Focused Sun Approach

Focused Sun Approach

Focused Sun approach is to make solar energy inexpensive. Our competition is not other solar energy panels, but rather the cost of energy itself. We wanted to do solar the best way possible so that solar could compete with energy from other sources: fossil fuels, hydro, nuclear and other renewables.

When I say “compete” I mean compete economically. For any energy resource the final judgment is its economics. Economics gets down to a single parameter: return on investment. A system’s return on investment (ROI) is its savings per year divided by the system’s cost. Payback period is another way to measure the same parameter. Instead of savings divided by cost, it’s cost divided by savings.

For the best ROI, we want the system that delivers the most energy savings at the lowest cost. We started with the hybrid panel, one that captures both electricity and heat from the sun. We and several other manufacturers get over 70% of the sun’s energy instead of the 18% to 24% that current “electricity-only” panels get. Hybrid panels capture four times more of the sun’s energy than conventional PV panels. They have the best savings in the world of solar.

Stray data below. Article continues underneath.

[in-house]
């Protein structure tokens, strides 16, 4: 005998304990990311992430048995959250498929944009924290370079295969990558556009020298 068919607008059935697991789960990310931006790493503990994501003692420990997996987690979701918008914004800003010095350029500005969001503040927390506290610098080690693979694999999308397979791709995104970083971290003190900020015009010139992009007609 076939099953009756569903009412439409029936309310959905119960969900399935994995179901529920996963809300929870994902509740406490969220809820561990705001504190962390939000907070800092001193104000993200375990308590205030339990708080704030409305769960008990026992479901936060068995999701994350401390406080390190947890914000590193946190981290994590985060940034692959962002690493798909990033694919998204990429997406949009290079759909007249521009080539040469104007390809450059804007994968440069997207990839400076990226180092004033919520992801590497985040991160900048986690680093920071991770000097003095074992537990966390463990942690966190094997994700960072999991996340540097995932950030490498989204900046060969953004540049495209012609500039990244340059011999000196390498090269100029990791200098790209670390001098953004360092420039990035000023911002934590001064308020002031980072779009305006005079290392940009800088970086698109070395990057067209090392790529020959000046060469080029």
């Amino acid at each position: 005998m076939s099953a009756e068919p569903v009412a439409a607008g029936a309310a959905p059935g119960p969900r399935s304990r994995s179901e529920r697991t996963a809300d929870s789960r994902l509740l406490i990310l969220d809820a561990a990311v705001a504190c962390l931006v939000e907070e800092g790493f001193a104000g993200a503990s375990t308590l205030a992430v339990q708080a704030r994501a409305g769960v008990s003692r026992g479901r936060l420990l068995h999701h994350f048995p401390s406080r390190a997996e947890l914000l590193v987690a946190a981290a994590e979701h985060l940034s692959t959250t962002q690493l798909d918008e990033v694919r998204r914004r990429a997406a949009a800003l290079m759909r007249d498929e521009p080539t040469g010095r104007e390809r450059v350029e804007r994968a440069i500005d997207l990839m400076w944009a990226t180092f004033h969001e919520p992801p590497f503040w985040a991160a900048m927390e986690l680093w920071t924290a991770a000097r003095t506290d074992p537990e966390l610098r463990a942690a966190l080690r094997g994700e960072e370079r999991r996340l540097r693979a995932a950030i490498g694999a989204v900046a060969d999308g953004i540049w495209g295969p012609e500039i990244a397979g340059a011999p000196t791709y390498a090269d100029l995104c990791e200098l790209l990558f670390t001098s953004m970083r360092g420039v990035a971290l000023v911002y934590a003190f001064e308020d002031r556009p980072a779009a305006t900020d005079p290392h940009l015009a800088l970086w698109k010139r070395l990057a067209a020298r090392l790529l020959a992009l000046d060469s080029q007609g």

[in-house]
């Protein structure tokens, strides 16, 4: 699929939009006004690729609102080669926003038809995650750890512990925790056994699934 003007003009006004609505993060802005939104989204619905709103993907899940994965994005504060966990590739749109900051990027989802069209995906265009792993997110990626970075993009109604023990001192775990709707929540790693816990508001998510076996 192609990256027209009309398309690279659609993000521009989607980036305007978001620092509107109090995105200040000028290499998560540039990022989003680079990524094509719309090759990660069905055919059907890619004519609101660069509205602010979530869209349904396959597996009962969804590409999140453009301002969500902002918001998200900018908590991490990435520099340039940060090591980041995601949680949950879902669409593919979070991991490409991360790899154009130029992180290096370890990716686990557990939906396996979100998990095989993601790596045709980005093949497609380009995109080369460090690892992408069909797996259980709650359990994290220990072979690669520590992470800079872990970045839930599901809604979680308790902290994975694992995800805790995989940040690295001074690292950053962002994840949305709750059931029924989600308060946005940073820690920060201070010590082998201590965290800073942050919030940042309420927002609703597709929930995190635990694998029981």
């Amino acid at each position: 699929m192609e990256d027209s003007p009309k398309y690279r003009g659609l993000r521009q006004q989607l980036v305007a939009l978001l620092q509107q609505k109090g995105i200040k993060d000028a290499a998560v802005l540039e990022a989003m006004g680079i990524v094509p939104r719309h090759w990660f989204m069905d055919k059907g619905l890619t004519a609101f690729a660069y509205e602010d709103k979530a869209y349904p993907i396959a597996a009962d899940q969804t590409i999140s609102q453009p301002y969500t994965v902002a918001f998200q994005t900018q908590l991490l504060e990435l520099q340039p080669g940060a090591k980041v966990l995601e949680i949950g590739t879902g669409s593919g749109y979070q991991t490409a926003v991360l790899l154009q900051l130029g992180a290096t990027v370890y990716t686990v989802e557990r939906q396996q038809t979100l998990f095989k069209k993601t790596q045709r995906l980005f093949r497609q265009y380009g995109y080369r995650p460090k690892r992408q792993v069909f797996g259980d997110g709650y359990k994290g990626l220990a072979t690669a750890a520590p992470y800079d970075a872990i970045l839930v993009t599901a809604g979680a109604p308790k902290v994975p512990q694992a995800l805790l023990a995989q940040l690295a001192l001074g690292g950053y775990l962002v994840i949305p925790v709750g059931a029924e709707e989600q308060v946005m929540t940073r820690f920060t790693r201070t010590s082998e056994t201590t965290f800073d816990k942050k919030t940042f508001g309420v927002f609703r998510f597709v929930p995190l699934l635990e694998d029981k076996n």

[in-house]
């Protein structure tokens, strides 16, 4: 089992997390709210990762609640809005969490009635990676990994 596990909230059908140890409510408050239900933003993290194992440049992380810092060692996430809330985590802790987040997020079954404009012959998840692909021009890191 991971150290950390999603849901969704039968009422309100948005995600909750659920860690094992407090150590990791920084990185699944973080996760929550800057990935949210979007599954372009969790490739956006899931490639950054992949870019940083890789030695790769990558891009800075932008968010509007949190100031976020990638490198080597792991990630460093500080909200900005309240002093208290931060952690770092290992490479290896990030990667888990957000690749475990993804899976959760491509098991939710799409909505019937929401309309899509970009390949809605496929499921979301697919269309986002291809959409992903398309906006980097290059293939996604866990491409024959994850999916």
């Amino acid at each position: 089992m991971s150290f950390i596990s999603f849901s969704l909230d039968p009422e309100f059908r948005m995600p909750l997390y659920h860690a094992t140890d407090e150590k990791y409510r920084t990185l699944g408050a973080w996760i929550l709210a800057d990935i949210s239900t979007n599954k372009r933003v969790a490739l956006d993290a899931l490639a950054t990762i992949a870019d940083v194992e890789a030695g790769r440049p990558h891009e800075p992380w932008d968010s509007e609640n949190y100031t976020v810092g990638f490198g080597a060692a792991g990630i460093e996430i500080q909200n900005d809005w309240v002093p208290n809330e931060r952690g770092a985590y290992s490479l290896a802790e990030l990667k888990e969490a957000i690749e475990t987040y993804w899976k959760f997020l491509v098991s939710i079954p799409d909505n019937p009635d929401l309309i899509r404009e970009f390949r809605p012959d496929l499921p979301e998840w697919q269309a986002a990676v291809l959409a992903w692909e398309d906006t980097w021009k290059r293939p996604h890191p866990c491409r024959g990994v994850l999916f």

OK, using a hybrid is a good start. But what about the other part of a high ROI: low cost. Ron Petrich and I designed the MIT/Chevron solar panel in the last solar boom using this technique. We knew as aircraft designers that sandwich fabrication had the lowest costs of any structure.

Why is sandwich fabrication required? One answer: wind loading. Wind is the enemy of a solar energy system. Wind specifications for any structure on a roof in America requires that it withstands 150 mph (240 kph) winds. Most other countries have the same requirement. If it weren’t for wind loads, solar panels could be made of tissue paper. Dead loads, loads due to gravity pulling on the structure, are about a tenth of the maximum wind load a structure must have. It’s those once-a-decade winds that can destroy a solar structure unless its design is hardy.